Washington: A Life by Ron Chernow was also just what it says on the cover.  I'd known many of the elements of his political life but I was interested in the personal and I also needed to brush up a bit on the timeline of the Revolution.  The perpetually indebted side of Washington is certainly something I hadn't considered and the constant suspicion of the Virginia landowners that they were being cheated by their factors in London helps explain some of their enthusiasm for independence.  I was struck by how complicated Washington's feelings about slavery were.  he opposed the system in theory but for most of his life felt too indebted to free his slaves, especially since many were actually the property of his adopted children and he would need to buy their freedom from the estate he was managing but didn't own.  In light of what I knew about attitudes towards slavery before the Civil War I found his public disparagement of it odd but I later read elsewhere that it wasn't until the Turner Rebellion that pro-slavery forces in the South became so ideological.

Nixonland: The Rise of a President and the Fracturing of America by Rick Perlstein covered a lot of things I'd heard of but didn't have a good context for.  The trajectory of race relations in the North and South over the timeframe, events like Kent State and the Checkers speech, and of course how Nixon ended up thinking that Watergate could possibly be a good idea.   Reading about George McGovern's campaign made me want to become a politician even less.  The people who answered a question in a debate with "I don't know" or "yes, that would be a disadvantage to my proposal" always ended up losing and the people who were willing to confidently make up facts never seemed to suffer for it.  Which of course seems very relevant to our current campaign.   Mostly on the Trump side but you also have bits of disinformation like Trump asking the Russians to hack Hillary's email that get propagated on the democratic side as well.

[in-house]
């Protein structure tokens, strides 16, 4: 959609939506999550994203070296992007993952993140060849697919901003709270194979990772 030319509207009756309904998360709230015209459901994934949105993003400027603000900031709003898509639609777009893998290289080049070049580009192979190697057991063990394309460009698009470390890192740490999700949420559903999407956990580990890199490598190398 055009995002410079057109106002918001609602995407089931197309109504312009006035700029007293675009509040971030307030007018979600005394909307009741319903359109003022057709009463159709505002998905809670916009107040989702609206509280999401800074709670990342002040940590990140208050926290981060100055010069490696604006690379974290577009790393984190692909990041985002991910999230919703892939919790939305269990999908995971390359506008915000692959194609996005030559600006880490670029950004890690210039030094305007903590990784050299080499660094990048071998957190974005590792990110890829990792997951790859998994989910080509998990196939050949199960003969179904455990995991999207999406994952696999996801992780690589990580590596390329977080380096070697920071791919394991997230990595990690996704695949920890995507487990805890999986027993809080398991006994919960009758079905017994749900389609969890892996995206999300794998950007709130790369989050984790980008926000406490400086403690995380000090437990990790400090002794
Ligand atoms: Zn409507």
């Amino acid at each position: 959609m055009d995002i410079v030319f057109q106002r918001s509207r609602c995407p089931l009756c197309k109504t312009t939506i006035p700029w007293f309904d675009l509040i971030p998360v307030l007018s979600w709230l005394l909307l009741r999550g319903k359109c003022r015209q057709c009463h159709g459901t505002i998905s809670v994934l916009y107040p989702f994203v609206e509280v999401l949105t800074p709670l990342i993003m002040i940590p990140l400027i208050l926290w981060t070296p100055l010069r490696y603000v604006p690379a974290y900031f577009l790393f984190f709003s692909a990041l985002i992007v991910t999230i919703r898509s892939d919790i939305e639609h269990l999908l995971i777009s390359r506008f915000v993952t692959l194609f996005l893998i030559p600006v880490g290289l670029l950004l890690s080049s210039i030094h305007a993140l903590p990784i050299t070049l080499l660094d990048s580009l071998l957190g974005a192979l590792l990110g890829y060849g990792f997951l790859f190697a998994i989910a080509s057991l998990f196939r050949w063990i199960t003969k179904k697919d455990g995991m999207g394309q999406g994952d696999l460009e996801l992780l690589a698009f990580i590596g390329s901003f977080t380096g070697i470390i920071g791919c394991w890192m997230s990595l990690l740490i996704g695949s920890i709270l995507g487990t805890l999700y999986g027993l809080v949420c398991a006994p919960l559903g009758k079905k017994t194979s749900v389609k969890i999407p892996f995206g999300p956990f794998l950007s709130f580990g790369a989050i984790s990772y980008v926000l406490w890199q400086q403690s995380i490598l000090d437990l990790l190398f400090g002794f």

Sunday, June 26, 2016

The Bad and Good about the Brexit

Britain recently voted to leave the EU.  That's probably going to have a lot of long term consequences and I'm mostly writing this to try to work through what I think they might be, good as well as bad.

In the short term there's probably going to be a fair amount of bad.  Germany and France are Britain's #1 and #3 trading partners and there's likely to be some disruption there.  Now that Britain has said it wants to leave it can negotiate a divorce from the EU there's some question about exactly what Britain's terms of trade are going to end up looking like.  The leave campaign promised that Britain would be able to trade with Europe the same way it always had but now without cumbersome EU rules.  I don't think it'll work that way.  The first reason for that is that managing trade is a big part of the complex EU rules Britain had to deal with.  If I sell you a ton of "Grade A Beef" it's important that we both have the same understanding of what Grade A Beef is.  I mean, I could always just inspect every purchase I make ahead of time but that's cumbersome and so people generally make regulations about what "Grade A Beef" means, exactly.  The modern world of trade is a whole elaborate edifice of commodity futures contracts and such that make that sort of inspection even more impractical.  So Norway, in order to trade with the EU inside the EEA, has to abide by a lot of EU rules it had no hand in making.  So some people in the Leave camp are going to be upset at how little will change regarding EU rules but given that many Leavers are fans of staying in the EEA and given how many people wanted to stay then I assume it's sellable.